Jean, your garden looks just lavish! I like all of the images, but my favorite is the one of the fence with mauve clematis climbing, Here in Mallorca temperatures are rising but normal this year compared to last one and we are starting the peak of summer.

    • July 18, 2013 9:31 pm

      Lula, Since our heat has alternated with lots of rain, everything is growing like crazy (except the plants that aren’t heat-tolerant, which are going dormant); so, yes, things look lush and green. This is the first year that the Clematis on the fence has put on such a good display of flowers, so I’m thrilled (and looking forward to even more flowers next year!).

  5. July 16, 2013 7:55 pm

    I’m sorry to hear that the northeast has been plagued by a prolonged period of high temps this year. I hope the rain takes some of the edge off without drowning your summer plants. Despite the heat, your garden looks wonderful! The daylilies are clearly happy. And I envy your delphiniums – at best we can grow them as annuals and they generally do poorly even when so treated.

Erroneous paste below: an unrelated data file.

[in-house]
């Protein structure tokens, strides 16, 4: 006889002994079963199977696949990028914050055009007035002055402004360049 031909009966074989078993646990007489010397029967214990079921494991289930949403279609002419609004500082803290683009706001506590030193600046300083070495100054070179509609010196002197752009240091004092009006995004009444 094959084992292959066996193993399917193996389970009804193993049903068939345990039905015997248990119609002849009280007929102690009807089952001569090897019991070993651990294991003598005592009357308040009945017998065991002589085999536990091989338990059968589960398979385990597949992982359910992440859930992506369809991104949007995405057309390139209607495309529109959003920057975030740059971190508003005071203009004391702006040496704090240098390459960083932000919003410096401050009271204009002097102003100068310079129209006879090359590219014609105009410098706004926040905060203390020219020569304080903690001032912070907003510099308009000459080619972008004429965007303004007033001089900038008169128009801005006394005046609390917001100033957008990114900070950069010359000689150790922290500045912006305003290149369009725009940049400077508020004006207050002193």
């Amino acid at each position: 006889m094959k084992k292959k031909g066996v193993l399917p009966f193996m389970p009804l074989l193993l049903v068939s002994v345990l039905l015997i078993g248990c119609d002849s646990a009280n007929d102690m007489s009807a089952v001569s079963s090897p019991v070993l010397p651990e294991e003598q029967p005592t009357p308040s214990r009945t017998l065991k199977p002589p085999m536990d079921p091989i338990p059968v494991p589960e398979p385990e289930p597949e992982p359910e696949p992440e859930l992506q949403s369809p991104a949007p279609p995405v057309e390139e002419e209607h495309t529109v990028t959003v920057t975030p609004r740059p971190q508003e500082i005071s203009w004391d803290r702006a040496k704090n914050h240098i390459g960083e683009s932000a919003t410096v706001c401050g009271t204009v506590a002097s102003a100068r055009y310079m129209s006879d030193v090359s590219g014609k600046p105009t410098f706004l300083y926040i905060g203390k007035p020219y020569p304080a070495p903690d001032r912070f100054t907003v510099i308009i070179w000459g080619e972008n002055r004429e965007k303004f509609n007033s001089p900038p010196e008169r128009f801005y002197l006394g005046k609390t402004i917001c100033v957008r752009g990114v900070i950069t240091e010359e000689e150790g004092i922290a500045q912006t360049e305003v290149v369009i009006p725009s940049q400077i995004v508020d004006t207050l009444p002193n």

• July 18, 2013 9:36 pm

      Kris, I consider myself lucky to live in a climate where plants like delphinium and peonies grow happily. My delphiniums did not do well at all last year, so I was happy to see most come back strong this year. The only frustration is that they go by so much more quickly in the heat. We had thunderstorms with some heavy rain last night, and when I went out this morning, I found several delphinium spires whose stems had bent over under the weight, leaving the flowers pointing at the ground — a good excuse to cut them and bring them into the house, where it is cooler and they will last a bit longer.